Section 4-1 USING ODDS FOR WEIGHTED PROBABILITIES



Odds of field value agreement.   Refer now to figure 4 of the first chapter as here augmented in figure 1.
Figure 1  Analysis of Total Probability
These figures illustrate Bayes’ theorem as it relates to record linkage. The probability of field value agreement when the comparison is matched is here related to the probability that it agrees in any event. This is the agreement ratio. It follows from the theorem of total probability that the probability of the data agreeing is #1 + #3. Branch #1 is the probability of agreement when matched as represented by the reliability; branch # 3 is a probability of agreement when unmatched as represented by the coincidence. The agreement ratio is #1 ÷ (#1 + #3).
agreement ratio
The agreement odds, which we give in equation (4.2), translates directly from the agreement ratio.

agreement odds 4.2(4.2)

Odds of field value disagreement.   From the theorem of total probability it follows that disagreement ratio be #2 ÷ (#2 + #4). Similarly the disagreement odds translate directly from the disagreement ratio:
disagreement ratio
This then gives us the disagreement odds in equation (4.3). As the value of the probability that the comparison is a match approaches zero, these odds also diminish, though the coincidence value becomes more important.
disagreement odds 4.3(4.3)

Odds of field value missing.   If there is data or no data in one or both of the fields being compared, this fact alone tells us nothing. We assume that the distribution of blanks and data are the same, whether the comparison is among the matched or the whole file. The presence and absence frequency ratios are both one (1).
missing ratio
Hence we have the odds that the comparison of a field appears blank in equation (4.4):
missing odds 4.4(4.4)

Changing odds to weights.   To simplify the mathematics further it is possible to take the logarithm of the adjusted odds so as to get field weights. We multiply probabilities together to yield a total probability. The product of the odds is directly proportional to the total probability.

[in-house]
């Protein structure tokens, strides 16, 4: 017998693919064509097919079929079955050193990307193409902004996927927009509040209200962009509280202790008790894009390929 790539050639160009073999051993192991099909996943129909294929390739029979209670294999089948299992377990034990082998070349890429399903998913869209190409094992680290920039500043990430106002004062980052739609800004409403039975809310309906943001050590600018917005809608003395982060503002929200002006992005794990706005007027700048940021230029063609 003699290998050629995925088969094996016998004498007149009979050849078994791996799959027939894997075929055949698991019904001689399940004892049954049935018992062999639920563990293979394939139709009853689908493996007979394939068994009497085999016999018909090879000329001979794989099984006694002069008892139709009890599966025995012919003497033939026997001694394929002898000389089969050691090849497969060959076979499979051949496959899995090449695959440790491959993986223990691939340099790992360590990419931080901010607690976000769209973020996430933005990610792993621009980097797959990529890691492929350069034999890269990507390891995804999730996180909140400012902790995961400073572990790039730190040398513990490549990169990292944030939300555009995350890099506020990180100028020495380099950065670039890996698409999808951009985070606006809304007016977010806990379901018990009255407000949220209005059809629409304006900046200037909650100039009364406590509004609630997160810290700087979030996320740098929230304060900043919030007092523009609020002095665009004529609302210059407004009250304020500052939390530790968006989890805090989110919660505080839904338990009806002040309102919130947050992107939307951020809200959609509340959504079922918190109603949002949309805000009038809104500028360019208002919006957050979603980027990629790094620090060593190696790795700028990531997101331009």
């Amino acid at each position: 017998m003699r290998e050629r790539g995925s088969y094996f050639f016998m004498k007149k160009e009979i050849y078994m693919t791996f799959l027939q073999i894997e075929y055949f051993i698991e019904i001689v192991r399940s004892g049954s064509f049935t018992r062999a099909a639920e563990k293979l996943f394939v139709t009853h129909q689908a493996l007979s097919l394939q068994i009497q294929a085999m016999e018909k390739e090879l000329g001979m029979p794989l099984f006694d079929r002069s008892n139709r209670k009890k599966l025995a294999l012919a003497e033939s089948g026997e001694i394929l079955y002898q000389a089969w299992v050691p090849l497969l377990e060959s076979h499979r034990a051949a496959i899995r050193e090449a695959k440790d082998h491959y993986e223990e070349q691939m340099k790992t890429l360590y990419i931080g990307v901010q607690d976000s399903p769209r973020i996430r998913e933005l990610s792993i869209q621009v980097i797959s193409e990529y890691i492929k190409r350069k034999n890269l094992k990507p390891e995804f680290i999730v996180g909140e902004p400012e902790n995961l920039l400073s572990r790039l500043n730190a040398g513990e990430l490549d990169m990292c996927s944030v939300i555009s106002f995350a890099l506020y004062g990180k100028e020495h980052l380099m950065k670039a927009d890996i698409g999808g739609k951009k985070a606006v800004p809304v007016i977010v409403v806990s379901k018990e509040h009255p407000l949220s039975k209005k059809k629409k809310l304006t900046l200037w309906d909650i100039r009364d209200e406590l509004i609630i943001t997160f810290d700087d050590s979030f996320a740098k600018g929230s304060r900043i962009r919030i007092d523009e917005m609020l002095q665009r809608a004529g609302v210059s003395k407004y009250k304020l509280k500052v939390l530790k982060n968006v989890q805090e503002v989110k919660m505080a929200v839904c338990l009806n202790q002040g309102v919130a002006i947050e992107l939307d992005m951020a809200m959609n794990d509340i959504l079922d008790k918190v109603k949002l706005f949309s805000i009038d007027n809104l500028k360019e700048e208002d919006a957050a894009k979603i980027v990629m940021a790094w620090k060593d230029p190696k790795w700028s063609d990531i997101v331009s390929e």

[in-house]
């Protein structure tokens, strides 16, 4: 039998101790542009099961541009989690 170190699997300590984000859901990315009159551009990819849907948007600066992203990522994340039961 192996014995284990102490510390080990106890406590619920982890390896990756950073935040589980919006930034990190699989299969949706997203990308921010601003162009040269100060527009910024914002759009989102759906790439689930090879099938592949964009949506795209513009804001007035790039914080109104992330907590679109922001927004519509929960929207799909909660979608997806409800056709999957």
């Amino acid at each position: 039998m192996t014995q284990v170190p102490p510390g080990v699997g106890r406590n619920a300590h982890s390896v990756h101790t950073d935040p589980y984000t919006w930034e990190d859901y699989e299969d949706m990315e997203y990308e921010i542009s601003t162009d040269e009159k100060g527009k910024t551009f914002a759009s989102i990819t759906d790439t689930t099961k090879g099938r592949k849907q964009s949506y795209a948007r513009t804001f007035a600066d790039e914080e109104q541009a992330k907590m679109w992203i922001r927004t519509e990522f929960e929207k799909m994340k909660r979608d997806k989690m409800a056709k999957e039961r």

total odds & probability 4.5a(4.5a)
We add their logarithms together to yield a sum that then represents the logarithm of the product of the odds, viz., the probabilities.
logarithms of totals 4.5b(4.5b)
When we choose to use two as the base of the logarithms, we have a binit weight. The field’s weight for agreement (awi) is therefore,
awi = log2 (ai)(4.6)
The field’s weight for disagreement (dwi ) is similarly,
dwi = log2 (di)(4.7)
And, of course, when the value is missing the weight contributes nothing:
bwi = log2 (bi) = 0(4.8)
If the field values are independent, the principle of independent probilities (cf. 2-2.5) allows us to conclude: the sum of the weights of the odds for each field will be proportional to the probability of them occurring in that combination of agreement, disagreement, and being missing. In this way we add field weights to yield a record comparison weight. Because we use the principle of independent probabilities, it is very important to consider the independence of the data between the fields to be weighted. We discuss this concern in chapter 5.
Definition Record Comparison Weight

Calculating record comparison weights.   To calculate the comparison weight for the whole record, we may now add together the weights for all the fields chosen (cwi). If the field agrees, that field’s contribution to the record comparison weight will be the agreement weight from equation (4.6). In the case where the field disagrees (though data is present in both fields), that field’s contribution to the record comparison weight will be the disagreement weight from equation (4.7). The field’s contribution when there is data missing in one or both records is from equation (4.8).
comparison weight(4.9)

The record comparison weight (xk) has a different value for each combination (k) of fields being in agreement, disagreement, or missing. One combination, say k = 1, is all fields being present and agreeing. There are three different values that cwi might have. If n is the number of fields weighted, then the number of combinations (m) would be 3n. So the final cwi, say cwk, where k = m, is all fields missing, i.e., 0.